“…I do not know the size of the resource today, we have internal corporate minimums of 15 million pounds of U3O8. We wouldn’t be doing this if we thought we had less. This amount of uranium is enough to trigger production, given that it’s right at surface, on unconsolidated gravel-like ground.”
CEOs sometimes say words like this, and then there’s a bit of a break, and then later a resource estimate comes out that doesn’t correlate.
Well Blue Sky’s maiden resource was released this week. Did they hit the 15m mark?
- Inferred mineral resource estimate of 23.9 million tonnes averaging 363 parts per million (ppm) U308 containing 19.1 million pounds of U3O8 at a 100 ppm uranium cut-off.
- Mineralization at Ivana is hosted by loosely consolidated sediments from surface to 24-metre depth; it is expected that resources would be extracted via open-pit methods.
- Metallurgical and beneficiation test work in progress to provide additional data for a maiden preliminary economic assessment in 2018.
- The Ivana deposit remains open for expansion.
- Additional resource potential exists in the Ivana area and throughout the 140-kilometre-long trend at the Amarillo Grande project.
Make some noise, Niko:
“This first resource estimate represents the biggest uranium discovery in Argentina in the last 40 years and it represents for Blue Sky a major step towards our goal of defining a low-cost regional-size uranium producing district,” commented Nikolaos Cacos, Blue Sky president and chief executive officer. “We are excited to move forward with a preliminary economic assessment this year, particularly as the project remains open for expansion.”
This is Argentina’s Patterson Lake, only without the need to drain a lake.
But we’re not done here. Let’s level up.
Uptown and downtown.
Legend on the streets, danger tween the sheets.
Blue Sky Uranium is a legit yellowcake play, but mixed in with that uranium is something that comes in most useful if you’re looking to increase the strength of steel, or clad titanium for use in jet engines, or develop superconducting magnets, or develop vanadium redox batteries for…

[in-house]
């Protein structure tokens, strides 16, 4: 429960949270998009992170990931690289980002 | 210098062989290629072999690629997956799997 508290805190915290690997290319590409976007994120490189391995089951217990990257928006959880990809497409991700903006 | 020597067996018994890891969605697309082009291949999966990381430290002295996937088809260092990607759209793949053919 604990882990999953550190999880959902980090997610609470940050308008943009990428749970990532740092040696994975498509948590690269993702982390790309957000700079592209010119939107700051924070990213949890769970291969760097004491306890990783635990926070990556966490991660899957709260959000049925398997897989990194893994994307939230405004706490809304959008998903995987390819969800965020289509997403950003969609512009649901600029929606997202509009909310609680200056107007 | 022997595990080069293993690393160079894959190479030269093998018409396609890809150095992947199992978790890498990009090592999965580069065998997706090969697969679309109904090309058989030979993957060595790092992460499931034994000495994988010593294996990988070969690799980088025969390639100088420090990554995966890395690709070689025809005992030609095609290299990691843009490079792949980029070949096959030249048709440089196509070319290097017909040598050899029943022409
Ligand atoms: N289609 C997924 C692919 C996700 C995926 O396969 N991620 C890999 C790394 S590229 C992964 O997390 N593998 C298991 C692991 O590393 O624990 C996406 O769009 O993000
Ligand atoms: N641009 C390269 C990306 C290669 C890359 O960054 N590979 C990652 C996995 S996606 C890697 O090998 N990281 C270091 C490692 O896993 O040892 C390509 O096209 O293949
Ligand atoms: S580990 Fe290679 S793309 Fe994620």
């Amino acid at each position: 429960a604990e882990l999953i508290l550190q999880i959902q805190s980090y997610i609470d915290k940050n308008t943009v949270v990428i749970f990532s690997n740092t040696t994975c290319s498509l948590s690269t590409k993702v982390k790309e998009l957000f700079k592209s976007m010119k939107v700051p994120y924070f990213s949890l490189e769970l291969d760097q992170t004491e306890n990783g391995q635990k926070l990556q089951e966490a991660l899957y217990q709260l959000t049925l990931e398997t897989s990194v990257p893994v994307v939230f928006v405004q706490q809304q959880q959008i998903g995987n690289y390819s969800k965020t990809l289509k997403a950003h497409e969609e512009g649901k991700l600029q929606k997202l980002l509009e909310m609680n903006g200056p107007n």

This is why the spot price for vanadium has jumped by 3x of late. The government of china has mandated it be used to strengthen steel used in construction.
And when Blue Sky went sifting through their, they found there are places where the vanadium outnumbers the uranium by a 4 to 1 margin.
This makes the whole scenario a REALLY interesting exercise economically, because while the Argentina government wants all the uranium they can get their hands on just to cover local energy needs (the country is building nuclear plants actively), if the price of vanadium keeps running up, there’s every possibility it could become the more highly targeted ore.
“Certain targets seem to be primarily vanadium. We have drilling underway right now and a program to begin to model this, and shortly to be able to announce the amount of vanadium that is contained in our project,” Kakos told BNN recently.
There are plenty of Canada-based uranium companies that are in a bit of a holding pattern because it’s either tough to get at their uranium or it’s too expensive, or the demand isn’t there.
There’s demand in Argentina. And it’s not expensive to get it. And we found out this week that there’s a significant amount of it to be had. And Argentina’s power companies will take what’s being offered, happily.
BSK’s resource is a nice one, and they had stock movement on the day it was announced, but not nearly as much as a story like this warrants. Uranium is a tough sector for some to get excited about, for reasons personal and not economical. But the more BSK execs move this project forward, the harder it will be for investors to ignore the potential of this property – and this company – which is appropriately named for its potential upside.
— Chris Parry
FULL DISCLOSURE: Blue Sky is an Equity.Guru marketing client.